A comedic troupe of Ringling Bros. and Barnum & Bailey circus clowns made the rounds through the fifth floor of Oakland Children’s Hospital yesterday, waddling room-to-room in big floppy shoes, bright red noses, and oversized apparel. They were there to present each child with a gift and an unorthodox prescription: Smile.
The circus opens today for a four-day engagement at the Oracle Arena. But these kids are too sick to go, so Ringling Bros. brought the circus to them.
Twenty-month-old Marlon Valentine couldn’t have been more excited. He laughed, giggled and did his best to squirm out of his grandmother’s lap to make his way to the clowns during a group performance that included slapstick comedy, juggling and magic tricks. He, too, was presented with a gift: a circus-themed bead.
“This means so much,” said his grandmother, Leticia Trujillo.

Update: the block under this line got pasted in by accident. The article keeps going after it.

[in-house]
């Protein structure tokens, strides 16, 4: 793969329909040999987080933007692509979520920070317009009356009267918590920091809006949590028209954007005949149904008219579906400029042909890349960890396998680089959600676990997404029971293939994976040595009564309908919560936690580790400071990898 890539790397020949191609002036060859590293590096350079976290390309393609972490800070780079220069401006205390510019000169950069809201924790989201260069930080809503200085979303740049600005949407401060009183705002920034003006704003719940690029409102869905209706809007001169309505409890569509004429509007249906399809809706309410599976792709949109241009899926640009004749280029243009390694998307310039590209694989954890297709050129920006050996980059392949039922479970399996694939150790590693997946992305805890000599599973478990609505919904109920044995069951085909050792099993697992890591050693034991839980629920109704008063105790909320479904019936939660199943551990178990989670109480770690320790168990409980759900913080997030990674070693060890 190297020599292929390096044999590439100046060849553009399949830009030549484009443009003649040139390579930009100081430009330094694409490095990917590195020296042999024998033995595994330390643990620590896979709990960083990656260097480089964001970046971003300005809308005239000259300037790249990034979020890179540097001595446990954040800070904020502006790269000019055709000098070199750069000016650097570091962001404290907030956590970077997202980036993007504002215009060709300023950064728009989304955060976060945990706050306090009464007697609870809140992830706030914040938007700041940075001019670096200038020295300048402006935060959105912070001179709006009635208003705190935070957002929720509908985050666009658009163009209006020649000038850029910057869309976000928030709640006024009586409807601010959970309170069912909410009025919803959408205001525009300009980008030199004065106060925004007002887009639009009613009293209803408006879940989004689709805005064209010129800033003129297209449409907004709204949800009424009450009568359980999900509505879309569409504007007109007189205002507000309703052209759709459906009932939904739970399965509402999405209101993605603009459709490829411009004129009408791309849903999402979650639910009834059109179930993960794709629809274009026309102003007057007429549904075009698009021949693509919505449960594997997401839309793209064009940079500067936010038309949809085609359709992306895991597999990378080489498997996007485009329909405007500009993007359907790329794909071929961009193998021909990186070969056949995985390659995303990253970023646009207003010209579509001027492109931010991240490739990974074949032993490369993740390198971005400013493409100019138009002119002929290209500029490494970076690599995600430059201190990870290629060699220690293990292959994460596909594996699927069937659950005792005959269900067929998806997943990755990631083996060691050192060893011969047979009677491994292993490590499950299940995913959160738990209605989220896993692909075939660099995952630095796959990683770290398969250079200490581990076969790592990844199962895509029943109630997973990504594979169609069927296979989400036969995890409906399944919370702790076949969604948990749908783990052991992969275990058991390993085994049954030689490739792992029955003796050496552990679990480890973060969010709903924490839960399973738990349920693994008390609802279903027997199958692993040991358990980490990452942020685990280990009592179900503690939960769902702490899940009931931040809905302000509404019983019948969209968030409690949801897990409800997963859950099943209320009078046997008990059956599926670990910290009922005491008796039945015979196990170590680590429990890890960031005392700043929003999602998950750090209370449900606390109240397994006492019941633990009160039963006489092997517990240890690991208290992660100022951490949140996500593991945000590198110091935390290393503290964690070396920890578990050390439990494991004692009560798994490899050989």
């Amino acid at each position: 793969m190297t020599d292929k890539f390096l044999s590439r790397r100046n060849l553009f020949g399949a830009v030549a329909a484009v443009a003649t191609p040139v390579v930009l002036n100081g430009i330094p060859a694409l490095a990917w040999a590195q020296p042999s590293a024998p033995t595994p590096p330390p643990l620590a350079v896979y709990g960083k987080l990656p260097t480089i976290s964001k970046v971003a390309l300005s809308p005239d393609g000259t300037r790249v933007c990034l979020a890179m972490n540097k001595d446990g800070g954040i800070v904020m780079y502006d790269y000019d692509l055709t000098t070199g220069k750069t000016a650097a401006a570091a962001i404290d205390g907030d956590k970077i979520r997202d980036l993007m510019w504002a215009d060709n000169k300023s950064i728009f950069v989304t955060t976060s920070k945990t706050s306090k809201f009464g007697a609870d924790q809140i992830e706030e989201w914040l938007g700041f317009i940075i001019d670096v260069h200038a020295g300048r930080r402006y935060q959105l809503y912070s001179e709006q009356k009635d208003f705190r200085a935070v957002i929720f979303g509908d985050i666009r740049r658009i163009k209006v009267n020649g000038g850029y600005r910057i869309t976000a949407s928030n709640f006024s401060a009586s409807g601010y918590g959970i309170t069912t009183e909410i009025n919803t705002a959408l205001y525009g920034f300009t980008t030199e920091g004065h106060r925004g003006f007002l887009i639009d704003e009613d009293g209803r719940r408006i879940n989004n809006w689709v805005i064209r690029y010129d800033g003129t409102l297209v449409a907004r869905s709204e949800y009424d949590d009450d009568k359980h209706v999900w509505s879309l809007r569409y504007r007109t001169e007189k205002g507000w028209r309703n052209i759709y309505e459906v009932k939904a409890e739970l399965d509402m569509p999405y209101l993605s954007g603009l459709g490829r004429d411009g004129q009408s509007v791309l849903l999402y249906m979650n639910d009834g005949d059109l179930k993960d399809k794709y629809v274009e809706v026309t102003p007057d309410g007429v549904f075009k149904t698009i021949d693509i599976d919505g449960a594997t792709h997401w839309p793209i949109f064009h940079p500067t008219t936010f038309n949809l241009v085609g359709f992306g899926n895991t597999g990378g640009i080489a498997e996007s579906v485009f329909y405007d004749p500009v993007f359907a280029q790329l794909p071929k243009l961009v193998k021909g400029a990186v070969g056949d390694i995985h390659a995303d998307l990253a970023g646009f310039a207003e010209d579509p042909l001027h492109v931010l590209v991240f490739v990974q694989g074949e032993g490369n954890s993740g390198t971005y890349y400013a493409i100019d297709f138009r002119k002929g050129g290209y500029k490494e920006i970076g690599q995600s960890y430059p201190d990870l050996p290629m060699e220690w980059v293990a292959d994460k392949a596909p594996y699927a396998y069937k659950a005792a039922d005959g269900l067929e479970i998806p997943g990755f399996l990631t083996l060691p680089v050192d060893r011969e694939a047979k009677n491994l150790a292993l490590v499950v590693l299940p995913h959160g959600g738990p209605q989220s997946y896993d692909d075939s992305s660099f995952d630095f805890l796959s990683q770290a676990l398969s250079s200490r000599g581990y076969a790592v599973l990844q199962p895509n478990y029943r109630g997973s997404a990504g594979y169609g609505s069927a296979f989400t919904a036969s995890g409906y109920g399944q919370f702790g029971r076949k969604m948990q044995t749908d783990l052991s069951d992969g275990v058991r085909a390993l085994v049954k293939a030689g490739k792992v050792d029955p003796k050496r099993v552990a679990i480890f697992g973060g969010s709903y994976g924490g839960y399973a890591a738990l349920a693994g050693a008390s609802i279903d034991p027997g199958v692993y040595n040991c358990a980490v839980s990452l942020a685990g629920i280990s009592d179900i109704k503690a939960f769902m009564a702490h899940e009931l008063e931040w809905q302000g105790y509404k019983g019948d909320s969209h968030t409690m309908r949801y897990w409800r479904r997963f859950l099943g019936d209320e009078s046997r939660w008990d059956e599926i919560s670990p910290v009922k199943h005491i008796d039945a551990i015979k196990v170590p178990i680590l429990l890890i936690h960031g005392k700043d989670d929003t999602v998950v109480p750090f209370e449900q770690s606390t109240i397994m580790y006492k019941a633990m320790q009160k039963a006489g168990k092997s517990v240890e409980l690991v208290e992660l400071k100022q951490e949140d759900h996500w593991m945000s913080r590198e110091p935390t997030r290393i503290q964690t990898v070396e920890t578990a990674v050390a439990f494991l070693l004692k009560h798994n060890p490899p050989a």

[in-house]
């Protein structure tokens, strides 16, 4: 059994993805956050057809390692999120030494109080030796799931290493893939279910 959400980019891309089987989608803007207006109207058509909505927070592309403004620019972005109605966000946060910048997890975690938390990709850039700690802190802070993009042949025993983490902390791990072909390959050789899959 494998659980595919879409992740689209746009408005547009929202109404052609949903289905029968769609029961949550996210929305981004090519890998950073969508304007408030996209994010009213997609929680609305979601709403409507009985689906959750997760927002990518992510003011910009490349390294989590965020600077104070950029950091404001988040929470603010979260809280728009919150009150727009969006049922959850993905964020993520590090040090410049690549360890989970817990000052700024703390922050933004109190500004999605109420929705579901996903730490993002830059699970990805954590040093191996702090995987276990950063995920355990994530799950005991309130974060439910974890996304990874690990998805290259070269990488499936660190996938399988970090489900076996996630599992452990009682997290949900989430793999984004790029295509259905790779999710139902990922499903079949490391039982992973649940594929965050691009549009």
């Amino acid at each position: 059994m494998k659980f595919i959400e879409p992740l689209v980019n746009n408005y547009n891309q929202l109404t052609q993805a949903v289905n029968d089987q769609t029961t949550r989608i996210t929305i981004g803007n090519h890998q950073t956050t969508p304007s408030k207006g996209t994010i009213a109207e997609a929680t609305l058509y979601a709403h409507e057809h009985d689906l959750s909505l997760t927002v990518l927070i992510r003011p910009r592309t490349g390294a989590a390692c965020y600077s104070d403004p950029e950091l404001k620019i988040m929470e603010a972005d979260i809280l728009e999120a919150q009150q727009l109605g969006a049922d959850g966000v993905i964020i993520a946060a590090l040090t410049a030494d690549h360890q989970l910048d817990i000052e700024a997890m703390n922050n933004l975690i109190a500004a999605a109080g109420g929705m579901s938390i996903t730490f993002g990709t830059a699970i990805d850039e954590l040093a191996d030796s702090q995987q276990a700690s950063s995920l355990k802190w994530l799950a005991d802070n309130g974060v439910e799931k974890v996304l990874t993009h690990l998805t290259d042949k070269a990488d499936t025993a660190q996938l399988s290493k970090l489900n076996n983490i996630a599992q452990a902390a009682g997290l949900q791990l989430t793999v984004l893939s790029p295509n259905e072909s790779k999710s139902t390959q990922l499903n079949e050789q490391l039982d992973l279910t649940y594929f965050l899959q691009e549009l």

Marlon has been in attending Oakland Children’s Hospital on and off since he was diagnosed with leukemia in March. Sometimes his visit last a few days, sometimes as long as a month. “This is a good distraction,” Trujillo said.
The beads were made to honor the children who participate in the hospital’s Beads of Courage, a program founded in 2004 that supports more than 15,000 children and has been adopted by more than 90 hospitals worldwide.
All the participants start off with a necklace with their names spelled out in beads. From there, every treatment milestone– s a blood transfusion, for example, or a bone marrow transplant or overnight hospital visit–earns them a new bead. The lenthening necklace stands as a piece of art representing a child’s medical history, allowing him or her to share and reflect on his or her experiences. As the months and years pass, the length of those necklaces may range from a few inches to several feet.
“Marlon has a necklace that’s already too long for someone his age,” says Trujillo who makes her way down from her home in about 70 miles away in Calistoga to spend time with her grandson in Oakland.